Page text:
Field Sobriety Tests:
A police officer will ask a driver to perform a Field Sobriety Tests if the police officer suspects that the driver is intoxicated. The three primary tests are the Horizontal Gaze Nystagmus Test, the Walk and Turn Test, and the One Leg Stand Test.
Horizontal Gaze Nystagmus Test (HGN):
Nystagmus is a natural, normal phenomenon and is best defined as an involuntary jerking of the eyes. Alcohol and certain other drugs do not cause this phenomenon; they merely exaggerate or magnify it.
When officers perform the test, they see if the eye can follow a moving object smoothly. Also, they see if the eye is shaking when it looks to the far right or far left. Finally, they see if the eye starts to shake before it reaches the point of looking to the far right or far left. If nystagmus (shaking) is visible in all three instances, there is a 77% likelihood that the individual has a blood alcohol concentration (BAC) greater than 0.10.
However, many other factors can cause nystagmus. For example, the squad car’s flashing lights can cause nystagmus. In this case, the entire test is invalid. Furthermore, prescription drugs, eye disorders, and head injuries can all invalidate the test. Additionally, the test has to be performed in a very detailed manner. Most officers fail to follow all of the steps and time restrictions listed in the officer’s manual. As your attorney, I will use the officer’s student manual to question the officer to ensure that the test was performed correctly.
Walk and Turn Test:
This test requires the individual to walk 9 steps, to pivot, and to walk back 9 steps. Most individuals taking this test will fail because the officer will claim the individual did not “touch heel to toe.” However, an individual is not required to touch heel to toe. Nevertheless, the officer will fail the individual. This test contains many elements that an officer can be questioned about to determine if an individual really failed the test.
One Leg Stand Test:
Here, the police officer will ask the driver to stand with his feet together with his arms at his sides. Then the officer will ask the driver to raise one leg approximately six inches off the ground, foot pointed out. Finally, the officer will ask the driver to count, “One-thousand-one, one-thousand-two” and so forth. The officer will not tell the driver how long the test will continue but will stop the driver when he gets to “one-thousand-thirty.”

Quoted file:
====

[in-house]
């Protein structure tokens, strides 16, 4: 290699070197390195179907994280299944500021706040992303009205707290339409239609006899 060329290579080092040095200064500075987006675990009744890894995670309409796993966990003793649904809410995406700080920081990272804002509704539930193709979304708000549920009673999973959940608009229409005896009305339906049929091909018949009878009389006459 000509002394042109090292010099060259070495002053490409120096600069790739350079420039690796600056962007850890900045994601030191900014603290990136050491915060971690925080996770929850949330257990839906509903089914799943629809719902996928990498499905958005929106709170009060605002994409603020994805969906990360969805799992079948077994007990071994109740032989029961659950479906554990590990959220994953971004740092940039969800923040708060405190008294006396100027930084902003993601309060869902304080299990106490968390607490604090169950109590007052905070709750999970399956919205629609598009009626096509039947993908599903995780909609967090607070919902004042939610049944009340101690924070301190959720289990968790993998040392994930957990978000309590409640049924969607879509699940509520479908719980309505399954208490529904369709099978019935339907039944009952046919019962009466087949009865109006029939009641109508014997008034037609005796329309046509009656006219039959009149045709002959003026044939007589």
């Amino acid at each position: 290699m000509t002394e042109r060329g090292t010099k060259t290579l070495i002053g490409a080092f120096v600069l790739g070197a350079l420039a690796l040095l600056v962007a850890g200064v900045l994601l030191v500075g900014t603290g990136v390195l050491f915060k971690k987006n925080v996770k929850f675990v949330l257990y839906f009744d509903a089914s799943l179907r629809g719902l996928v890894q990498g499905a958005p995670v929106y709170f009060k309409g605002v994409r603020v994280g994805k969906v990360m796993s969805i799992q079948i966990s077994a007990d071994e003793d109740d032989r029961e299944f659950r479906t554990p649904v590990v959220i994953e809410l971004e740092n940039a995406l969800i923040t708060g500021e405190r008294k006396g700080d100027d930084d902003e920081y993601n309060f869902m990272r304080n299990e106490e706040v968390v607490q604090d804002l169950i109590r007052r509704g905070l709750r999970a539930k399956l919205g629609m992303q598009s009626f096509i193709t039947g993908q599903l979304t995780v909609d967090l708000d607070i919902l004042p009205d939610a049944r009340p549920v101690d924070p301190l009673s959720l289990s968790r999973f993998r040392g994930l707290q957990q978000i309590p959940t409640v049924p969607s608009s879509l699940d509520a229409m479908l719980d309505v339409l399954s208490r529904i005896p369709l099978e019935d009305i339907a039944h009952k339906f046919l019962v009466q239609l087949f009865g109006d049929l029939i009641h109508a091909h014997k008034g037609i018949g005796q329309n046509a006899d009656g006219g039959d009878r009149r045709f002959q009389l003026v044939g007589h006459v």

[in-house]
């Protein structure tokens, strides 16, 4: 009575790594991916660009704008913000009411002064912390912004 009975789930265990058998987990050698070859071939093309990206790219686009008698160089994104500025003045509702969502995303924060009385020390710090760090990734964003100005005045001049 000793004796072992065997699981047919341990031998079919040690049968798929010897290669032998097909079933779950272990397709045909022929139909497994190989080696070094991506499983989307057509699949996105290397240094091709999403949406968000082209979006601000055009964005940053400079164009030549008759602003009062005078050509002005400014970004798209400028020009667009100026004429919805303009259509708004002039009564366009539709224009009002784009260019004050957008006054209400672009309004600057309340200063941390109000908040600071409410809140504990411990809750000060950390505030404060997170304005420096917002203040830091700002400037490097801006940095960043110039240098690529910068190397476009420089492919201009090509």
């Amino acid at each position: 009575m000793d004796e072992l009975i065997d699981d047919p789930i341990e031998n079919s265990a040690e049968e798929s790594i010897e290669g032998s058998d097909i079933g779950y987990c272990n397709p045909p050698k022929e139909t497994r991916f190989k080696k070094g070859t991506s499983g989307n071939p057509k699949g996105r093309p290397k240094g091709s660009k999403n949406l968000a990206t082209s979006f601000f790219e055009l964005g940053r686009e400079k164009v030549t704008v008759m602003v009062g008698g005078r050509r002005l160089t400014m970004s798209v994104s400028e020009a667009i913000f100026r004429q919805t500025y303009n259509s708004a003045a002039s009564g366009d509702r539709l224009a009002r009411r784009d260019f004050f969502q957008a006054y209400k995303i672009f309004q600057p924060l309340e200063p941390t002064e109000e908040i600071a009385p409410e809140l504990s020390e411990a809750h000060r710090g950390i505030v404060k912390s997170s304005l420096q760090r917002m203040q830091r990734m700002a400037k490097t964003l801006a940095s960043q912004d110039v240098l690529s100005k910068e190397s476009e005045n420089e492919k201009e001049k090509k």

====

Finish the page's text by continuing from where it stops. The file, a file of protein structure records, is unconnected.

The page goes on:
Did the officer properly conduct the tests?
All of these Field Sobriety Tests include many detailed procedures. A test will be invalidated if these procedures are not carried out properly, and a court will likely not consider it as evidence. Using the officer’s student manual to question the officer in detail about each element of each test produces a clear picture of how well the test was performed. Most officers used their student manuals years ago in training and have not looked at them since.
Finally, the officer had you perform tests before you even stepped out of your car. Most drivers pass these tests. The officer does not talk about the tests that you did pass to the court, but I will. For example, the officer had you perform the Divided Attention Test. This test requires that you concentrate on two things at once. For example, the officer will ask for two items–your driver’s license and insurance. If you produce both, you pass this test. There are many additional tests and observations that can help your case that the officer will not talk about because they help your case. It is my job as your attorney to show the Judge that the officer conducted many tests when you were pulled over and that you did pass some–if not all–of the tests or that a test was not performed properly and should not be considered.
Telephone and In-Person Consultations:
With a brief conversation with you, I can figure out most cases and tell you what has to be done right over the phone and the price I would charge. Discussing your case with me is free, and I offer both telephone and in-person consultations. You have nothing to lose and your freedom to gain. If you call or come to meet me, I will simply tell you what has to be done and what I will charge. There is no obligation to hire me. I will give you the information and you can go on your way. I will not pressure you and will treat you as I would like to be treated–with respect.